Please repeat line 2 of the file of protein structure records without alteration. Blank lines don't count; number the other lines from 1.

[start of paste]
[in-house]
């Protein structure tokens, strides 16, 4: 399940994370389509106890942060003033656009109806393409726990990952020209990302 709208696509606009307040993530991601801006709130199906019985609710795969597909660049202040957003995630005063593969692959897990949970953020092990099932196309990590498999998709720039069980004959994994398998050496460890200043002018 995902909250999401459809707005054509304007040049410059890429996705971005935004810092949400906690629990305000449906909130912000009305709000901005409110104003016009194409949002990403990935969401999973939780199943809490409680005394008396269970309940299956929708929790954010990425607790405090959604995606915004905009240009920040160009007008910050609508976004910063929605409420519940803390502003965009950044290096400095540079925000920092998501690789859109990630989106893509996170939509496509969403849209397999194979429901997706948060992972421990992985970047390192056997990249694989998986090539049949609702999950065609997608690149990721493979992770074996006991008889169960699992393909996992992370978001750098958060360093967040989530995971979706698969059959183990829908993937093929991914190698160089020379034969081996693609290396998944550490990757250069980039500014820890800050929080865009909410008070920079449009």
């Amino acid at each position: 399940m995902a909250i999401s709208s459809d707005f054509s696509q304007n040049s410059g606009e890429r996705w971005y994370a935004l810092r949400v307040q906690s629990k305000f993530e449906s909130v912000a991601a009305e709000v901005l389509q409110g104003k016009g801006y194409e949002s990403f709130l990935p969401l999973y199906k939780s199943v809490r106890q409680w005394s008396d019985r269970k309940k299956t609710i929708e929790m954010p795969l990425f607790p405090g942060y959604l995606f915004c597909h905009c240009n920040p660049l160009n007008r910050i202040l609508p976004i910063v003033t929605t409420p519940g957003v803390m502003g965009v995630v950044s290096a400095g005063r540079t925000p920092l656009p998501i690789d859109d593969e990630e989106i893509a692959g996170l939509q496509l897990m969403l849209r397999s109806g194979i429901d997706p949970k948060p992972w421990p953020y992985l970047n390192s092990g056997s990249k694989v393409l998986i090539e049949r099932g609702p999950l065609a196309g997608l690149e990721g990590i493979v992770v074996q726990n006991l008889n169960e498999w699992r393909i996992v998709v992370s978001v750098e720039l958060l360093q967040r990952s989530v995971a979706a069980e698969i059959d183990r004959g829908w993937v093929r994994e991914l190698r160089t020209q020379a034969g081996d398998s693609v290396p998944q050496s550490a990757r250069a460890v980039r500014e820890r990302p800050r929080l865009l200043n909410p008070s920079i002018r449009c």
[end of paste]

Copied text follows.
């Protein structure tokens, strides 16, 4: 399940994370389509106890942060003033656009109806393409726990990952020209990302 709208696509606009307040993530991601801006709130199906019985609710795969597909660049202040957003995630005063593969692959897990949970953020092990099932196309990590498999998709720039069980004959994994398998050496460890200043002018 995902909250999401459809707005054509304007040049410059890429996705971005935004810092949400906690629990305000449906909130912000009305709000901005409110104003016009194409949002990403990935969401999973939780199943809490409680005394008396269970309940299956929708929790954010990425607790405090959604995606915004905009240009920040160009007008910050609508976004910063929605409420519940803390502003965009950044290096400095540079925000920092998501690789859109990630989106893509996170939509496509969403849209397999194979429901997706948060992972421990992985970047390192056997990249694989998986090539049949609702999950065609997608690149990721493979992770074996006991008889169960699992393909996992992370978001750098958060360093967040989530995971979706698969059959183990829908993937093929991914190698160089020379034969081996693609290396998944550490990757250069980039500014820890800050929080865009909410008070920079449009």